email a friend iconprinter friendly iconSpecial Report: Steve Fossett Update
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Larson has reviewed this scenario with Jim Struhsaker, a senior investigator for the National Transportation Safety Board who prepared the agency’s accident report on Fossett. Officially speaking, Struhsaker says the theory that Fossett was flying too low to rise above the mountains is only speculation, but personally, he finds it plausible. "Basically, the mountain can outclimb the airplane," he says. Klamath County Sheriff Tim Evinger, who was recruited last fall by Hilton to help coordinate the Flying M’s own search effort, also believes that Larson and Stephenson are targeting the most probable crash zone. He notes that earlier in Fossett’s fateful journey, just after 9 a.m., the aviator was flying east in a roughly similar location but at a higher altitude. A radar log shows what may have been Fossett’s plane crossing the Wassuks about 15 miles south of Hawthorne. But after Bigsby’s sighting around 11 a.m., there is no second radar track showing Fossett’s plane on the east side of the Wassuks. This suggests to Evinger that Fossett didn’t make it across on his second attempt.

In mid-August I drove to Nevada to join Larson and Stephenson for a day of searching. (I have a particular interest in their theory because they’ve zeroed in on the same region that I identified as promising in "The Vanishing," Adventure, December 2007/ January 2008.) We met the night before in Larson’s garage, reviewed multicolored topo maps, and jotted down GPS waypoints. We watched an animated Google Earth flyover on a laptop computer that showed the hypothetical flight path. "This might have been the last thing Fossett saw before he died," Stephenson said.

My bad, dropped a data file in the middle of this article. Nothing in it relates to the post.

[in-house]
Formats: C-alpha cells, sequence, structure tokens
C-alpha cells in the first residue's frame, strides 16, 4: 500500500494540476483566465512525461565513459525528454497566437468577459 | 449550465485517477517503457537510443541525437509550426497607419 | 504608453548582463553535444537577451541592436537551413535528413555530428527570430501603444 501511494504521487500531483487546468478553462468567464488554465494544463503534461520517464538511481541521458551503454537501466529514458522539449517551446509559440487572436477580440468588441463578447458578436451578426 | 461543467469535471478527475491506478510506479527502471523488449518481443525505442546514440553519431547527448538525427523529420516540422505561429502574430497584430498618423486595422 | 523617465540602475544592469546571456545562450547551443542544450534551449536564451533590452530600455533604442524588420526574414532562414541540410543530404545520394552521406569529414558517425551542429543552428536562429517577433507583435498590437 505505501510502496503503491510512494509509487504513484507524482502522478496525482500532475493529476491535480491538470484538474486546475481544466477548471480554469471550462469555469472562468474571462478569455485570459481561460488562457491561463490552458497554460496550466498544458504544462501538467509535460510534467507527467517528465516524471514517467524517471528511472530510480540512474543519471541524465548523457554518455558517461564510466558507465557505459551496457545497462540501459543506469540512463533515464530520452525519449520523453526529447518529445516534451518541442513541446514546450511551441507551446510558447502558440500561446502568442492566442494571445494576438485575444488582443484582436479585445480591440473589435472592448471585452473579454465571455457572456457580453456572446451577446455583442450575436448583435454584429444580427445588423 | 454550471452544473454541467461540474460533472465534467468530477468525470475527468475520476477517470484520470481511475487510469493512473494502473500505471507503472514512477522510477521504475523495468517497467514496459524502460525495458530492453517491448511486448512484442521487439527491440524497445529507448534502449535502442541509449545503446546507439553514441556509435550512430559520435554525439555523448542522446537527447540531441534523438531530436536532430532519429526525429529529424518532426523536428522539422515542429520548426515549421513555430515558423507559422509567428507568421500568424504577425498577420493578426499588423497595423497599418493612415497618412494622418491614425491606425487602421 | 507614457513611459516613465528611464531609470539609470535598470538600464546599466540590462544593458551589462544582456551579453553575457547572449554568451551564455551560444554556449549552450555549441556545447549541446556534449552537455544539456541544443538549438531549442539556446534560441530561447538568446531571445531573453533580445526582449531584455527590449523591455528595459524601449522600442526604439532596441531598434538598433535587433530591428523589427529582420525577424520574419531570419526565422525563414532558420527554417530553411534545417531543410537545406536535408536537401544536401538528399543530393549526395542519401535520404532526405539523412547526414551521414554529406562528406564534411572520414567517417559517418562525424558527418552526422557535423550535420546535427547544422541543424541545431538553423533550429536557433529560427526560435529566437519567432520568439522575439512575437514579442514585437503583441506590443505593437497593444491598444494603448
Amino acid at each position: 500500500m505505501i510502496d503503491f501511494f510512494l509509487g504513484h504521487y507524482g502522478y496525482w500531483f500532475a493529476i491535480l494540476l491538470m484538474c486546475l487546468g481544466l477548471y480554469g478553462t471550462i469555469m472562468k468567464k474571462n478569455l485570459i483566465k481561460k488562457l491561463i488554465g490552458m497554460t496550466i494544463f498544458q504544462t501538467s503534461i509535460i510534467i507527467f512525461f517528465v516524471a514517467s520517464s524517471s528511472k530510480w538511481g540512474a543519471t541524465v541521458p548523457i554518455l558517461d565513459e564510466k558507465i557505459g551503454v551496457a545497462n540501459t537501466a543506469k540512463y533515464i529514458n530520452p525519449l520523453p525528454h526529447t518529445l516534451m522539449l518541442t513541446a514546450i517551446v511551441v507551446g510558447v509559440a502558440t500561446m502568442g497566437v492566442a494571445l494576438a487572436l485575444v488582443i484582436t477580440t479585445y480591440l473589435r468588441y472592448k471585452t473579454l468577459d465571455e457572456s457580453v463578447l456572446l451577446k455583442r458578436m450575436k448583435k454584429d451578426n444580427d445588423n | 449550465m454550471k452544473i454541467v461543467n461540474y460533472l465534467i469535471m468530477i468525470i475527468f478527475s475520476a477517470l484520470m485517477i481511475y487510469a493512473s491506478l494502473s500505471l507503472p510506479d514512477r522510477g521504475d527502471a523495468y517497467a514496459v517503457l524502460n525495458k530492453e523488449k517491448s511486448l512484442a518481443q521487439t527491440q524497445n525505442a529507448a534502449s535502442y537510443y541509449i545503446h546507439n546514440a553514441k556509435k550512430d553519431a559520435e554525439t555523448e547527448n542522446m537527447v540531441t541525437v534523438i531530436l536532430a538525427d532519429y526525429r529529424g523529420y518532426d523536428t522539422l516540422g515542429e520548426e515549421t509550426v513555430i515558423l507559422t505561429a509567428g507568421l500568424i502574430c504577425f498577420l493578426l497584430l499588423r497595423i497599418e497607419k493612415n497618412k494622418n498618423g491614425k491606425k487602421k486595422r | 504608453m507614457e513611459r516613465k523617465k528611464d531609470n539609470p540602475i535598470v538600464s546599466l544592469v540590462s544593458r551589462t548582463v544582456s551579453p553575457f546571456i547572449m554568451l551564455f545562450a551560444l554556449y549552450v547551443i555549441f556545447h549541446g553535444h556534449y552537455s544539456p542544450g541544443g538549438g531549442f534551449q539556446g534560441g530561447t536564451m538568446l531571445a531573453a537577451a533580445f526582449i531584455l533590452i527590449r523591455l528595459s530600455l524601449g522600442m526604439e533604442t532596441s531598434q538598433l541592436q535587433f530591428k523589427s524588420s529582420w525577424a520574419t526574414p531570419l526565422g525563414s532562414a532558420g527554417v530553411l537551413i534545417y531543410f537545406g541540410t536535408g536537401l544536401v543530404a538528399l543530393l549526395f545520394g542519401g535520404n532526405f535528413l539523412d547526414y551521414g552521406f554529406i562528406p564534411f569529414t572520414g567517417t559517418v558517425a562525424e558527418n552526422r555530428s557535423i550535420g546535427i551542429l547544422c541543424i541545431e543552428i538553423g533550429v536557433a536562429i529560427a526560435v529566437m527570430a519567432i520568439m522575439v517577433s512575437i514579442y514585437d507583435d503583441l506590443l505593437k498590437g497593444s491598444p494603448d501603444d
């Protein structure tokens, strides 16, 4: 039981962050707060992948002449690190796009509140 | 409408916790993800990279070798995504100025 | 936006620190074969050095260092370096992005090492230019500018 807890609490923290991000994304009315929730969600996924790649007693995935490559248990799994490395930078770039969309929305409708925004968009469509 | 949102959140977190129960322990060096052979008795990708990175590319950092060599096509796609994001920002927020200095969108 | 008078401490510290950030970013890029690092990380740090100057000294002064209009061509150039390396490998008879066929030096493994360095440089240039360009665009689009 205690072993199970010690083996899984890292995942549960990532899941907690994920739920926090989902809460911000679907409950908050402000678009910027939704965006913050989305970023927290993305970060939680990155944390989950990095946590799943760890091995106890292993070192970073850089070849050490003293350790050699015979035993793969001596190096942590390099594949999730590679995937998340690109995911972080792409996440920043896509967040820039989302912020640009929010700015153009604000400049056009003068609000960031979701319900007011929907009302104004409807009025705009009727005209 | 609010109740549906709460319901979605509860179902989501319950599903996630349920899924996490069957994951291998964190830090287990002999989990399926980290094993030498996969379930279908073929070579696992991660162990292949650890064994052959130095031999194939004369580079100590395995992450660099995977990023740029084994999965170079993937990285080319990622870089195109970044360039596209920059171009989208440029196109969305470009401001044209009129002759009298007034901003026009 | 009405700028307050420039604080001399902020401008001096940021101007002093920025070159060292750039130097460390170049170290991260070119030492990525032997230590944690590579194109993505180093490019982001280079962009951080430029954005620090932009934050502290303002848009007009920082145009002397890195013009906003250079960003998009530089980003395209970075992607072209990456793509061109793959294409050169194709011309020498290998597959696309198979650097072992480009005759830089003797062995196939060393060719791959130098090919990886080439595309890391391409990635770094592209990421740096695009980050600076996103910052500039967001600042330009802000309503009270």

At dawn we parked by a dirt road in a desolate valley on the west side of the Wassuks, rode ATVs up rock-strewn tracks, and set off on foot. Until dusk we hiked a dozen miles through trailless desert, the three of us spaced by a few hundred yards and progressing in parallel courses so as not to miss any terrain. Exploring the area around Mud Springs Canyon, we crossed plateaus, went up arroyos, and topped ridges. Juniper and piñon pine hid the ground until we were right upon it; the beds of washes were invisible until we walked down into them. We didn’t find Fossett. But Larson and Stephenson may be a little closer to achieving that goal. Their search area is about 18 square miles, a major chunk of mountain and desert that will take several months to cover, but not an impossible undertaking. If their theory is correct, they’re no longer searching for a needle in a haystack—merely a needle in a bale of hay.

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